An audience with five-time winner Tom Watson was an added bonus for Sam Locke before he collected the Silver Medal as leading amateur in the 147th Open Championship.
Now the 19-year-old honorary member at Banchory will sit down this week with another player whose name is on the Claret Jug to decide his future.
“I haven’t spoken to Sam or his dad yet about his future plans,” said 1999 winner Paul Lawrie, who mentors Sam, having watched the Stonehaven player do him and his foundation proud at Carnoustie on his debut in the game’s oldest major.
Before the event started, Sam’s intention was to stay in the amateur ranks to try to make the Walker Cup at Royal Liverpool next September. After showing he can handle himself on a stage like this, though, turning professional sooner rather than later is now a possibility. “We had a quick chat before the thing started and Andrew [Sam’s dad and caddie for the week] mentioned that he wanted to play Walker Cup next year. Whether this will influence that I don’t know yet,” added Lawrie on Sunday.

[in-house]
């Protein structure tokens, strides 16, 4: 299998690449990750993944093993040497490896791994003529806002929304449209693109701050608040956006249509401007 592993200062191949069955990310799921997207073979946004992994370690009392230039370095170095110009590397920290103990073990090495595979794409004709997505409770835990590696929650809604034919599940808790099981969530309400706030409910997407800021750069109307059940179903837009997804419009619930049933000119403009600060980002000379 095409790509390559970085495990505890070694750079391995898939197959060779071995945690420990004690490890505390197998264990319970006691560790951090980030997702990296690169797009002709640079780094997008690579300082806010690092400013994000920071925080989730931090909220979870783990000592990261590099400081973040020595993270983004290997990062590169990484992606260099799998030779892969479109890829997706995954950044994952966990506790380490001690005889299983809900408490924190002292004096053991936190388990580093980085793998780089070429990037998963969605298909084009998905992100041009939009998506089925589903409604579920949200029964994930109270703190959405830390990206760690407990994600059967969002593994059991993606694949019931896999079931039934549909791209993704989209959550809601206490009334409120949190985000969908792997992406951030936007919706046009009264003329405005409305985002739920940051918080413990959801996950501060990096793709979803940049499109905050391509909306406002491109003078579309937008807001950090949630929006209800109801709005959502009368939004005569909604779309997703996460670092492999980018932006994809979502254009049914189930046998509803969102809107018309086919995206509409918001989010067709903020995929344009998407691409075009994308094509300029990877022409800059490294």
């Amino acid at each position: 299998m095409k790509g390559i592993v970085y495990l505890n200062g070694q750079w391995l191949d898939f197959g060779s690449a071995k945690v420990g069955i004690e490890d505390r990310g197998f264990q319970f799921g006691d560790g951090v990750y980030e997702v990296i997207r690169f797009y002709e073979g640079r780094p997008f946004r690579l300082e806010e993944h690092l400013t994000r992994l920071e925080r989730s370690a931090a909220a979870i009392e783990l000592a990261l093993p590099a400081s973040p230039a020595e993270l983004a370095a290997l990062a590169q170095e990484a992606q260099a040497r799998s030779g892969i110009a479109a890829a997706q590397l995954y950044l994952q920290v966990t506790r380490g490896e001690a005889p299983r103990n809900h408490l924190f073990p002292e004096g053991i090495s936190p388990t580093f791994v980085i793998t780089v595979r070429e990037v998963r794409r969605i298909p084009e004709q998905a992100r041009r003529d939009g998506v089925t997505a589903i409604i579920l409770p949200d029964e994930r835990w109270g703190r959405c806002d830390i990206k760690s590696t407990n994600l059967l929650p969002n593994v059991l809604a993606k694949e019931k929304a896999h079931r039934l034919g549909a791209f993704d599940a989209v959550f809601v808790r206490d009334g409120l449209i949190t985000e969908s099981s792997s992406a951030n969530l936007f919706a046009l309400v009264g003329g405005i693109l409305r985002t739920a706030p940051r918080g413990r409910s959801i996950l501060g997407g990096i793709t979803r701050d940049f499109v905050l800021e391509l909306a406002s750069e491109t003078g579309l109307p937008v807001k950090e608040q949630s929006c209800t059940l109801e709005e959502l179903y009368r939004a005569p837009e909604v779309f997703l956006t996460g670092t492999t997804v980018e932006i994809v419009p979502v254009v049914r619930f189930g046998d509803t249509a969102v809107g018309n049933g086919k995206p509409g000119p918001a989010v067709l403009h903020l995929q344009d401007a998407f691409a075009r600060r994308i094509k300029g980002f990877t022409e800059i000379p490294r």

“I plan a wee sit down on Monday, as I do anyway whether he has a good week or a bad week. So Monday we will find out more about what he is thinking.”
While not always a guide about what might lie ahead for winners, Sam joined the likes of Jose Maria Olazabal (1985), Tiger Woods (1996), Justin Rose (1998) and Rory McIlroy (2007) in picking up the coveted Silver Medal. He’s the first Scot to achieve the feat since Lloyd Saltman at St Andrews in 2005.
“Not only did he win the Silver Medal, he was the only Scot to make the cut, a phenomenal performance,” said Lawrie, speaking at Carnoustie as a Loch Lomond Whiskies ambassador. “Considering this is the biggest golf event in the world, I think he has done a great job this week.
“The difficult thing, and we want to be careful, is that we don’t want to go totally overboard on this, and he needs to know that. He has a long way to go, and I don’t want that to sound patronising or to shoot him down. But my job now is to have a chat with him, and tell him, ‘Right Sam, you’ve won the Silver
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